Physics and Astronomy
The Henry A. Rowland Department of Physics and Astronomy combines a strong research program, world-renowned faculty, and state-of-the-art facilities. The instruction and research programs within the department reflect two features which have a long tradition at Johns Hopkins: an emphasis on graduate study and research, supplemented with a strong undergraduate program; and a flexibility that is possible only in a department of our size.
Our undergraduate and graduate courses are purposefully designed to provide a core group of basic subjects at the appropriate levels, which naturally lead to courses in a variety of specialized areas. All students are encouraged to engage in independent work outside of the classroom, such as special projects or independent study. The atmosphere is enhanced by the presence of NASA’s Space Telescope Science Institute—home of the Hubble Space Telescope—located just across the street.
Research in the Department of Physics and Astronomy primarily centers on three areas: astrophysics, condensed matter physics, and particle or high energy physics. The Center for Astrophysical Studies comprises areas within the discipline: cosmology, extragalactic astronomy, galactic astronomy, numerical simulations, large datasets, and instrumentation. The condensed matter physics group maintains active experimental and theoretical research programs at the forefront of both hard and soft condensed matter physics. The particle physics group conducts research in both theory and experiment.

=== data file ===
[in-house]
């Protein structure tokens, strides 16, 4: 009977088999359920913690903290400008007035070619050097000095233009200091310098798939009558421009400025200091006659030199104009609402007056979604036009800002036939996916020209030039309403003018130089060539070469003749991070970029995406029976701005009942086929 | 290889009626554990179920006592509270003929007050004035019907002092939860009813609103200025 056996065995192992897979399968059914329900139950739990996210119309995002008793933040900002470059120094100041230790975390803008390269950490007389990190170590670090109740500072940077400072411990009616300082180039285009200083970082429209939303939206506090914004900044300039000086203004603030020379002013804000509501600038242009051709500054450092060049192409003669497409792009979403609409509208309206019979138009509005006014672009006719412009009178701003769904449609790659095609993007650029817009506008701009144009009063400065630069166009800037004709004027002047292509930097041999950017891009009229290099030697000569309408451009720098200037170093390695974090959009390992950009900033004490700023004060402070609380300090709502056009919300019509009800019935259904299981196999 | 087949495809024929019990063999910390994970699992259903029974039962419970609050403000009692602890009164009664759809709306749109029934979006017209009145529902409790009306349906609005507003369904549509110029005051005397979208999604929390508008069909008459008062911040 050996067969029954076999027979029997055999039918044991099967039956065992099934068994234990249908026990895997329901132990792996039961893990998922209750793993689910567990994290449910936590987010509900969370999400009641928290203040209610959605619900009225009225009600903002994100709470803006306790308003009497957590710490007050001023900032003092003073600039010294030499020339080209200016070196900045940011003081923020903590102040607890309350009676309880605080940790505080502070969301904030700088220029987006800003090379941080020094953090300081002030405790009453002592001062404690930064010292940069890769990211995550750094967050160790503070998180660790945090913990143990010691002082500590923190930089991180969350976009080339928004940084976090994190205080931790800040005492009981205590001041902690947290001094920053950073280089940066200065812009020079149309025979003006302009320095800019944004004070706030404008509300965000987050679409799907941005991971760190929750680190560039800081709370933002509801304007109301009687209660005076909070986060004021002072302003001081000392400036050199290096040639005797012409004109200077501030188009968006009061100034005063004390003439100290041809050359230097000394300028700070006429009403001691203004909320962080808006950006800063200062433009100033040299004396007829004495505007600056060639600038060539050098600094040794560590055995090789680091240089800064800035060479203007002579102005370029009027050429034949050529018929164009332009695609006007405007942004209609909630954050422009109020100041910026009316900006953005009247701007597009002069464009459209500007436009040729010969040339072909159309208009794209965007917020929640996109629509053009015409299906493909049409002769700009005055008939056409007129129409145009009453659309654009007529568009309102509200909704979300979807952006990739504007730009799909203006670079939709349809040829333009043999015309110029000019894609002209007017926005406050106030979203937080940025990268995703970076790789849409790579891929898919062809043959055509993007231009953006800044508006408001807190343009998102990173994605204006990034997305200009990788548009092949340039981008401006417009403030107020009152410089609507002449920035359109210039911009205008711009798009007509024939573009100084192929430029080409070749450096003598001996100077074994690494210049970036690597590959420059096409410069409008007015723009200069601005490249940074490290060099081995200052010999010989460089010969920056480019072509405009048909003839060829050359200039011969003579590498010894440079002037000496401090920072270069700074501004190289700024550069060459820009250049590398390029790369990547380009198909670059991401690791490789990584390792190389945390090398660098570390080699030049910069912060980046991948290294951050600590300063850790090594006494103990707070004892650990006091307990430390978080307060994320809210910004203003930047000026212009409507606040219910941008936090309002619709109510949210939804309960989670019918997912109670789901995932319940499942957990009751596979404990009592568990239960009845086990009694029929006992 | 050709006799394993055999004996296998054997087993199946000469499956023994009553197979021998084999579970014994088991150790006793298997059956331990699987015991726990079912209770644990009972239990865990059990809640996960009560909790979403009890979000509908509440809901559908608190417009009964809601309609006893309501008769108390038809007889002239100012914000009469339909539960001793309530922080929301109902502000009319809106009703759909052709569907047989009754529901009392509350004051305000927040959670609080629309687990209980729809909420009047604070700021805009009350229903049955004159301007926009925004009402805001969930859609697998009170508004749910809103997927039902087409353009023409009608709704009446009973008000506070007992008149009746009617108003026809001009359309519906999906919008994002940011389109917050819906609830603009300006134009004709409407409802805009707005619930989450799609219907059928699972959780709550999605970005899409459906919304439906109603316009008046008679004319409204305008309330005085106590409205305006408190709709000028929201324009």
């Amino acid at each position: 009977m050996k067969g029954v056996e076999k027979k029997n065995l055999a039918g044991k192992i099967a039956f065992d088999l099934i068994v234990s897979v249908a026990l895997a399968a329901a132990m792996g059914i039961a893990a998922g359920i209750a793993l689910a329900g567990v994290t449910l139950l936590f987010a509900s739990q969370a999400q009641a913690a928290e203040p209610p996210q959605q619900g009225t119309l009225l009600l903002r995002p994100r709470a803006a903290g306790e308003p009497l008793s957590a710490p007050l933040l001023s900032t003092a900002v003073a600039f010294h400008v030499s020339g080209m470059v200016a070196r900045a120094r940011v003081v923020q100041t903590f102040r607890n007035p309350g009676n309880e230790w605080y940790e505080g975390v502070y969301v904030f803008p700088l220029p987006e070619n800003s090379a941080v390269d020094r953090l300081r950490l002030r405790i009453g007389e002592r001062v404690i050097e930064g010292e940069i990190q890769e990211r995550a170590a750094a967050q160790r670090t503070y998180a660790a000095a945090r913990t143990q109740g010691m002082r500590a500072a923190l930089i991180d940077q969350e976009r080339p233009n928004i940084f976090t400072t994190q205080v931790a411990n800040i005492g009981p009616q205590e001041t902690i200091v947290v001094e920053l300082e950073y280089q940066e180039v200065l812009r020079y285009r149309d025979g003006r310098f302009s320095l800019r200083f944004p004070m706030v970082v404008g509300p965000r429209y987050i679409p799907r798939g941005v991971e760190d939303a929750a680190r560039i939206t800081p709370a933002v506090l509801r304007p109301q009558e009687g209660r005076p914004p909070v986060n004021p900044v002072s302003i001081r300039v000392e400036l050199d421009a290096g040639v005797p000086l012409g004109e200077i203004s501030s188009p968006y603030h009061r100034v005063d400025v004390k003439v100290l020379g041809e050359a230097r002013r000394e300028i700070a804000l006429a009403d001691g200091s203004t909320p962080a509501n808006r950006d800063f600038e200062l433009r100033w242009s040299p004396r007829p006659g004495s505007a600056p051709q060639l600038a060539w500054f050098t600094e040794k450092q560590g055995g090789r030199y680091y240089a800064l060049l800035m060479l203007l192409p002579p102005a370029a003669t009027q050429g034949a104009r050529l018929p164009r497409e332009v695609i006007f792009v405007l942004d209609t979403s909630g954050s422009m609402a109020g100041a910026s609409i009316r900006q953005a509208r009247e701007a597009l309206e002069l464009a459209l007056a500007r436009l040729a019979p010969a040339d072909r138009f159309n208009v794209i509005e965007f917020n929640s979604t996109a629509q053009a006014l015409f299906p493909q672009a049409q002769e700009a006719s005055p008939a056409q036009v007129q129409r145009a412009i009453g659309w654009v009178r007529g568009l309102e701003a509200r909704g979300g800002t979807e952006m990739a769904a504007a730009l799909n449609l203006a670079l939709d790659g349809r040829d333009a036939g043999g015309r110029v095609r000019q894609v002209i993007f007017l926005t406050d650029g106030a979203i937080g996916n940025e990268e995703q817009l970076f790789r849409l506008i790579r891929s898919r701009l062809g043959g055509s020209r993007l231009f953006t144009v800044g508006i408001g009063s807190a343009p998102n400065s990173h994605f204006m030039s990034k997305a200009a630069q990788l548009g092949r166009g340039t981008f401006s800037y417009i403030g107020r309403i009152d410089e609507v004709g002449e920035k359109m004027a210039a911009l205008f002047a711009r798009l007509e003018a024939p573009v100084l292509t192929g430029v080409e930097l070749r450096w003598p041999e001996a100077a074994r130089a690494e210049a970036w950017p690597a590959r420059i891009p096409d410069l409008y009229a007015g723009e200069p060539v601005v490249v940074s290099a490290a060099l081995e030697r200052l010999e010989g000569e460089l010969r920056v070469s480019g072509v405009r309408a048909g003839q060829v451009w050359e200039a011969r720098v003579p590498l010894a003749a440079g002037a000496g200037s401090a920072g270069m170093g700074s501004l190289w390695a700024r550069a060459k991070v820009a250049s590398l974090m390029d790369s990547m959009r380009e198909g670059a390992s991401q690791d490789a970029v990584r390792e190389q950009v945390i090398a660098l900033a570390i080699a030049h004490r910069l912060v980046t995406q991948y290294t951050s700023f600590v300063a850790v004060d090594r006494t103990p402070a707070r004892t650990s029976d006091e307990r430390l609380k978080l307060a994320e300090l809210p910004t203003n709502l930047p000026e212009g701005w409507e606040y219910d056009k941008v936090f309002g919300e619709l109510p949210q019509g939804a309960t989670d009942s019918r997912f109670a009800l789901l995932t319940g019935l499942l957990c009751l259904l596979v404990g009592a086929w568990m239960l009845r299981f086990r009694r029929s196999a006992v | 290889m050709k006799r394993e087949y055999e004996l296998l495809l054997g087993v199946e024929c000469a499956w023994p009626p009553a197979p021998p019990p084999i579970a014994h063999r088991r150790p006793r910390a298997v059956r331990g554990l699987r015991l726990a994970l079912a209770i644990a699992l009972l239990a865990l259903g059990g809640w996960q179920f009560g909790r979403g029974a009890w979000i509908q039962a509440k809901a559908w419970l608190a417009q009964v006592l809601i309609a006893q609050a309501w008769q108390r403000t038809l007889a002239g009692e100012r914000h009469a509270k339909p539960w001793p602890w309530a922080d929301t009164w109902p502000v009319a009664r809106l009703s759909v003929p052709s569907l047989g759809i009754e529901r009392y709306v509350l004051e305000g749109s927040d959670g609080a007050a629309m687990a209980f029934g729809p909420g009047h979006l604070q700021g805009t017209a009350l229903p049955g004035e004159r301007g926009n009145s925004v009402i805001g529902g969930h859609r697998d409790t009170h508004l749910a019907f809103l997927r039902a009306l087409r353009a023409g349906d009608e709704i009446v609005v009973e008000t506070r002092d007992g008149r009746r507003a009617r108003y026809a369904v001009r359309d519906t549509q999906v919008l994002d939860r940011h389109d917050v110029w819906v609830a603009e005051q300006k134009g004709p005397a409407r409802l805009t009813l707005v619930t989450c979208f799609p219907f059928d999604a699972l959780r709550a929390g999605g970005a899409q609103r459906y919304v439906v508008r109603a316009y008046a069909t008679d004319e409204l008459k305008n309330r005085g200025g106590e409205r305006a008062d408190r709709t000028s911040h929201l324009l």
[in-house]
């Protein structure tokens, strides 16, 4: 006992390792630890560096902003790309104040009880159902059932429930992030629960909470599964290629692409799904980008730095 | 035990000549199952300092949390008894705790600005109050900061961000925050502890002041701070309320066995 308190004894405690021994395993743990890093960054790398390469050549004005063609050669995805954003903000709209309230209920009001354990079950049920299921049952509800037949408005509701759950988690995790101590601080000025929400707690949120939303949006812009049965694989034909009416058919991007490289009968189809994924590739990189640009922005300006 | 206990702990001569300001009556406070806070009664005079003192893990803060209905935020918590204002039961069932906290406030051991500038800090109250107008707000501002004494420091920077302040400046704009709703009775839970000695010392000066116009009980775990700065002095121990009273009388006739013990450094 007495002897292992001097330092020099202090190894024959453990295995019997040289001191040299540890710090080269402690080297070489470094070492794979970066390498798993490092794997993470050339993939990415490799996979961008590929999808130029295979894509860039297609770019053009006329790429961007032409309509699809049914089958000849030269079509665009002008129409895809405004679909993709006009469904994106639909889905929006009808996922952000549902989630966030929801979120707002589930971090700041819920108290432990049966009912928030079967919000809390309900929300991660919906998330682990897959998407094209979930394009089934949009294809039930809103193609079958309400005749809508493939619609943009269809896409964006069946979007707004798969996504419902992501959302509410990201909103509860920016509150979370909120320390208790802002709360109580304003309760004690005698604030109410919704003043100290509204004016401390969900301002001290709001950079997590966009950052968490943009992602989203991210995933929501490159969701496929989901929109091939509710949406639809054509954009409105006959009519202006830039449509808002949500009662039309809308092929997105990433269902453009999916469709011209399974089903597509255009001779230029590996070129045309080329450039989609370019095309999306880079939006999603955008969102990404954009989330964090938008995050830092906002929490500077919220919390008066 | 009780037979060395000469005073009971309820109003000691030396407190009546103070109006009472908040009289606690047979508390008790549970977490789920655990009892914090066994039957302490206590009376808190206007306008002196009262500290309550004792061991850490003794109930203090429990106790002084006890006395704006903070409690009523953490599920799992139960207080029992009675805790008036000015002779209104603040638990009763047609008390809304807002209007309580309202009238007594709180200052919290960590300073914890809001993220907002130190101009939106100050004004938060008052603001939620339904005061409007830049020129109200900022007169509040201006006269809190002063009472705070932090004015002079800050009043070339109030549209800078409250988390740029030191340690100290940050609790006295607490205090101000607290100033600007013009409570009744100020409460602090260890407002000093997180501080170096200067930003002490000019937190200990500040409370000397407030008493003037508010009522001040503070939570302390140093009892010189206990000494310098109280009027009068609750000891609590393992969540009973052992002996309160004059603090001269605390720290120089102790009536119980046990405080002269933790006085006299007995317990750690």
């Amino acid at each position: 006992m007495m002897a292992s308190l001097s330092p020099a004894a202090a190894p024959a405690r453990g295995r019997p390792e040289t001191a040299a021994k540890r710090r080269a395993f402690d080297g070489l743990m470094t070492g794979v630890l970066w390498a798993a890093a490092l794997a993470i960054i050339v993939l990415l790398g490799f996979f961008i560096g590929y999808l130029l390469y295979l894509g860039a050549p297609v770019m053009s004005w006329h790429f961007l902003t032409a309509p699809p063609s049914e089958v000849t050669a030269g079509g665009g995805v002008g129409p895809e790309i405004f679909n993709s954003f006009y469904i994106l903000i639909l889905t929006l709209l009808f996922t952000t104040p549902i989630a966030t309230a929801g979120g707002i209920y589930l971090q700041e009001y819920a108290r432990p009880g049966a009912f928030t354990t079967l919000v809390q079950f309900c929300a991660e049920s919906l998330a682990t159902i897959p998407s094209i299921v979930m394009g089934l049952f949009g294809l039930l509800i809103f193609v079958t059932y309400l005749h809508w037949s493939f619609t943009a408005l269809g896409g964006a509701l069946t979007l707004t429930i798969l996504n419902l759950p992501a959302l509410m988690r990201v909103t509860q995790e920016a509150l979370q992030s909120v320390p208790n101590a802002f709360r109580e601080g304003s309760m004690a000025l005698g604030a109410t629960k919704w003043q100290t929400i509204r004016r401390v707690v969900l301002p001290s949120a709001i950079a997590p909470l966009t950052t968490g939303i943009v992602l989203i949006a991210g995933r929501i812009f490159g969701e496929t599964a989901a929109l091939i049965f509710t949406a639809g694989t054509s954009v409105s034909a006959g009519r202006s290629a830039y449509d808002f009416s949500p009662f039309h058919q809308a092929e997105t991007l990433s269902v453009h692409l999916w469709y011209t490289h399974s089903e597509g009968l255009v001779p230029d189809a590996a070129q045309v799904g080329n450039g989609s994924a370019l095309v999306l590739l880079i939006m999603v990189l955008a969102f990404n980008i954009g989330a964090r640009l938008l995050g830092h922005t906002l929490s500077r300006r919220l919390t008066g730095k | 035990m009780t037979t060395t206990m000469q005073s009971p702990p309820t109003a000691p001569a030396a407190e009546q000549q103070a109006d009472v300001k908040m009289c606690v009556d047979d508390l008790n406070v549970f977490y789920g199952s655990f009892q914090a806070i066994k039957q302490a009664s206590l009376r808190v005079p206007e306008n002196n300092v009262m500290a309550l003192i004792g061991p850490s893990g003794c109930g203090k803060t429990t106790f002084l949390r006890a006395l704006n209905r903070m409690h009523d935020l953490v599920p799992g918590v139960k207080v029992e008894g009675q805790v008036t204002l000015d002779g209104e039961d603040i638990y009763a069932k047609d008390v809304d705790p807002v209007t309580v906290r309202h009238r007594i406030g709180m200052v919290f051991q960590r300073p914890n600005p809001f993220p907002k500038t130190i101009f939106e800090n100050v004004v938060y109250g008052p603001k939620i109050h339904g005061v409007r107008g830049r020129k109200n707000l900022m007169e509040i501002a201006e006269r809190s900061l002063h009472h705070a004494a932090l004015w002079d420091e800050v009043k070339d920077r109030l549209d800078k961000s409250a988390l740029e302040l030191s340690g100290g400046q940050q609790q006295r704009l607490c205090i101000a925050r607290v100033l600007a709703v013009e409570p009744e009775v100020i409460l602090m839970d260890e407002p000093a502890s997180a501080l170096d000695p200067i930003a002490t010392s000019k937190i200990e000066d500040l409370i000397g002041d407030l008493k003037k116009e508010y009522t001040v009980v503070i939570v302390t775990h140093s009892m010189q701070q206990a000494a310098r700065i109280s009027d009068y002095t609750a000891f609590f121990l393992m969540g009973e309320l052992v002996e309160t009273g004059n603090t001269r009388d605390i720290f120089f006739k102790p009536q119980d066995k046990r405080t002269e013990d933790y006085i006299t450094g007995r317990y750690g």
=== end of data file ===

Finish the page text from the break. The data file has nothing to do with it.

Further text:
What can you do with your degree?
A degree in physics can lead to many diverse career paths. Many of our students apply and are admitted to graduate school, either here at Johns Hopkins or at another one of the nation’s top universities. Others want to pursue research and teaching positions. Physics and astronomy graduates can also be found in the fields of engineering, law, and medicine. Still others secure employment in government or industrial laboratories.